They took him to an abandoned fort and slaughtered him under a new moon, believing that this would please ancients spirits who would then show them how to find the treasure.
Later the same year a man sacrificed his own wife in the hope of a bountiful harvest.
And in 2011 a seven-year-old girl Lalita Tati was murdered and her liver cut out as an offering to the Hindu goddess Durga by two farmers hoping for a better crop.
Indian police officer AK Singh, who has investigated many human sacrifices, reveals: “It’s often an open-and-shut case. It
isn’t difficult to get confessions.
“Normally the villagers or the families of the victims do that for us. But there is little we can doto stop it. These people are living in the dark ages.”
Human sacrifice also continues across the border in Bangladesh. In 2010 a brickmaker was arrested for killing one of his labourers and pouring the blood on his field to improve the quality of his mud bricks.
On the opposite side of the planet in Mexico, human sacrifice is usually associated with the ancient Aztec civilization, where priests would cut out the still-beating heart of a victim at the top of a pyramid.
But three years ago a sickening triple murder raised fears that a similar ritual is making a comeback. Eight members of one family were charged with kidnapping and murdering two boys aged 10 and a woman of 55 in the copper mining town of Nacozari a few miles from the US border. The victims had been sacrificed to Santa Muerte (Saint Death), a rapidly growing cult in Mexico which is popular with drug smugglers and cartel hitmen. The victims’ throats and wrists had been slashed so the blood could be collected and spread on a sacrificial altar.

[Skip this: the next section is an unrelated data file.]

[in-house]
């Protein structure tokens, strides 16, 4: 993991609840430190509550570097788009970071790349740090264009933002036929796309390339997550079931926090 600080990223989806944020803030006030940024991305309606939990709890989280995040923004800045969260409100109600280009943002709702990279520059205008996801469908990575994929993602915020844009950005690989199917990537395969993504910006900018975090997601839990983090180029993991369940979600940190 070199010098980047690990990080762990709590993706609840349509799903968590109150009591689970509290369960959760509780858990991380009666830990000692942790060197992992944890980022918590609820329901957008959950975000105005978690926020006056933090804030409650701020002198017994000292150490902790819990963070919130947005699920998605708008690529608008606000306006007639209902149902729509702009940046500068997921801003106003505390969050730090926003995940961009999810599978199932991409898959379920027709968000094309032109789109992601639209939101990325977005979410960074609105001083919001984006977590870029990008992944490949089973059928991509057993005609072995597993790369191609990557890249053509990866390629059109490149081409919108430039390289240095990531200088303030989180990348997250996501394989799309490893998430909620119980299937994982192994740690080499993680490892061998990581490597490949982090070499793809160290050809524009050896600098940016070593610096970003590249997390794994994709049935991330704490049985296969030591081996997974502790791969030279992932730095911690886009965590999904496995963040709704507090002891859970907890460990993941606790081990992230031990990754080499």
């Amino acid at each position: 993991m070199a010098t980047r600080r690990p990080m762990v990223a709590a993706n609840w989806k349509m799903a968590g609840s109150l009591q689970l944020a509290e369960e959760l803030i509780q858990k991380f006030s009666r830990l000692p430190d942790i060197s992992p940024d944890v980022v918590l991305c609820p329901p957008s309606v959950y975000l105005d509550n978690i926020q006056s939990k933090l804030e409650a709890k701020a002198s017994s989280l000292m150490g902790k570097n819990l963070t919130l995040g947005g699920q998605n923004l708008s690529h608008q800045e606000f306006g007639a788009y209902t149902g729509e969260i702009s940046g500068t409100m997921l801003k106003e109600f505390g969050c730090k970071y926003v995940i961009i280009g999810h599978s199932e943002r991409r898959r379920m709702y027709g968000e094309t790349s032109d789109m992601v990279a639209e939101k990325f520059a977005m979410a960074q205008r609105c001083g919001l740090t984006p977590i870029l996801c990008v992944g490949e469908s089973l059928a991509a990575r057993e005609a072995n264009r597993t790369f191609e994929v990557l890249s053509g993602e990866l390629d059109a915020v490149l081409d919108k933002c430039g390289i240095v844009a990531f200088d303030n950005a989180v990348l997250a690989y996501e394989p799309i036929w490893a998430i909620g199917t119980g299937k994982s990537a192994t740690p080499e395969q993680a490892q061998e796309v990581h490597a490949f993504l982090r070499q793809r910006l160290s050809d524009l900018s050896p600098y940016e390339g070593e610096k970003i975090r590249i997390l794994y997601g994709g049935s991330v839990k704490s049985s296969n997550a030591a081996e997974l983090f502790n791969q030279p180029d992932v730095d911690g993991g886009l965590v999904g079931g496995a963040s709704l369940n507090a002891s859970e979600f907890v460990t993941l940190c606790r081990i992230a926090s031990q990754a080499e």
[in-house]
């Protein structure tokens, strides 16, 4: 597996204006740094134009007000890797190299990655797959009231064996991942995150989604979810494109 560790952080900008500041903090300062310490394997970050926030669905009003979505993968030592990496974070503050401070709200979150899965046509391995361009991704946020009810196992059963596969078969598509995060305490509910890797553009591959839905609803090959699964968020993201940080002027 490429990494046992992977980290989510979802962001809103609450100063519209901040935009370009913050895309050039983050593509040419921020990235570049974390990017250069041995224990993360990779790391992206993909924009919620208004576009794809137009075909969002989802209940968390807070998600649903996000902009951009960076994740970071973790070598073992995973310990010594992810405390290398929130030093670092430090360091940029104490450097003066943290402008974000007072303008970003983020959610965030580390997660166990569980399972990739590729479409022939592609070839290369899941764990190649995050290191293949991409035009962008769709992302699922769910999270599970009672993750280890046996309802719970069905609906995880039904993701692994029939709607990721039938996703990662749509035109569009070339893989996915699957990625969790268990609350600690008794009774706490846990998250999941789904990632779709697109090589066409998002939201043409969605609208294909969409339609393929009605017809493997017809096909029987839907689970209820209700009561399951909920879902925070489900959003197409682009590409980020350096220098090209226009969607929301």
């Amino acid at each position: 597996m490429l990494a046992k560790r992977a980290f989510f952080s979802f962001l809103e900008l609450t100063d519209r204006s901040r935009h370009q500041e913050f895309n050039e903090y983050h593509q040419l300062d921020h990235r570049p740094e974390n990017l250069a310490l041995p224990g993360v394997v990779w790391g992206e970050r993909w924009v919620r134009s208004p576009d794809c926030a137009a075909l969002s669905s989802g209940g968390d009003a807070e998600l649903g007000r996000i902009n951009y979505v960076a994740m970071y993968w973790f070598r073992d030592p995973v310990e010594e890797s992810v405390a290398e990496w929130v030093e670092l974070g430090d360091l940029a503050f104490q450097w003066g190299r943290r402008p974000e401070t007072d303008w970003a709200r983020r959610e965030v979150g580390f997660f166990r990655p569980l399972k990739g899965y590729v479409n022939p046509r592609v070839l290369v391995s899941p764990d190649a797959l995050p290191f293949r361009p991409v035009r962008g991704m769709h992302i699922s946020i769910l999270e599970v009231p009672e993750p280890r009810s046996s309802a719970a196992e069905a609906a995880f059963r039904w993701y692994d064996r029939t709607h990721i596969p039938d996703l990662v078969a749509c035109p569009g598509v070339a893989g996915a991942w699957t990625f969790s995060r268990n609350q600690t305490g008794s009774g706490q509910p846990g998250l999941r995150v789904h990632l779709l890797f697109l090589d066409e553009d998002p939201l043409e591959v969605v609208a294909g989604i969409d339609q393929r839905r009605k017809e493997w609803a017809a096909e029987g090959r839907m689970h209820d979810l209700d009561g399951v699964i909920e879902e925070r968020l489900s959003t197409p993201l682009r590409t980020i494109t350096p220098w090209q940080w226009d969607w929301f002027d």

Two of the bodies were buried near the family’s home, but one of the boys was buried in the dirt floor of their shack.
Andrew Chesnut, chairman of Catholic studies at Virginia Commonwealth University, says there have been other recent reports of human sacrifice in Mexico. He said: “With no clerical authority to stop them, some practitioners engage in abhorrent rituals.”
But the real hotbed of human sacrifice is Africa, where poor or disabled women and children can be hunted down and sold to witch doctors who sacrifice them then “harvest” the body parts. In Tanzania, hunters target albinos born with snow-white skin, blond hair, and blue eyes.
Widely regarded as devils, they are regularly blamed for natural tragedies such as deaths and droughts.
However, their organs are used to make charms or potions that are used in medicine meant to lift curses or to bring great riches.
In many cases the victims are carved up while they are still alive to make the potions “more potent”.
Angel Salvatory, 19, had to run for her life when a gang led by her own father attacked her. She had spent her teenage years at the Kabanga Protection Centre, a government safe house for albinos. Her mother Bestida Simon said: “Her father thought she was a gift from God he could use to get riches. He had wanted to attack her since she was three months old.”
Across the continent in Uganda it’s not just albino children at risk. The charity KidsRights believes hundreds of children have been murdered in recent years by a network of witch doctors who have turned human sacrifice into a lucrative business.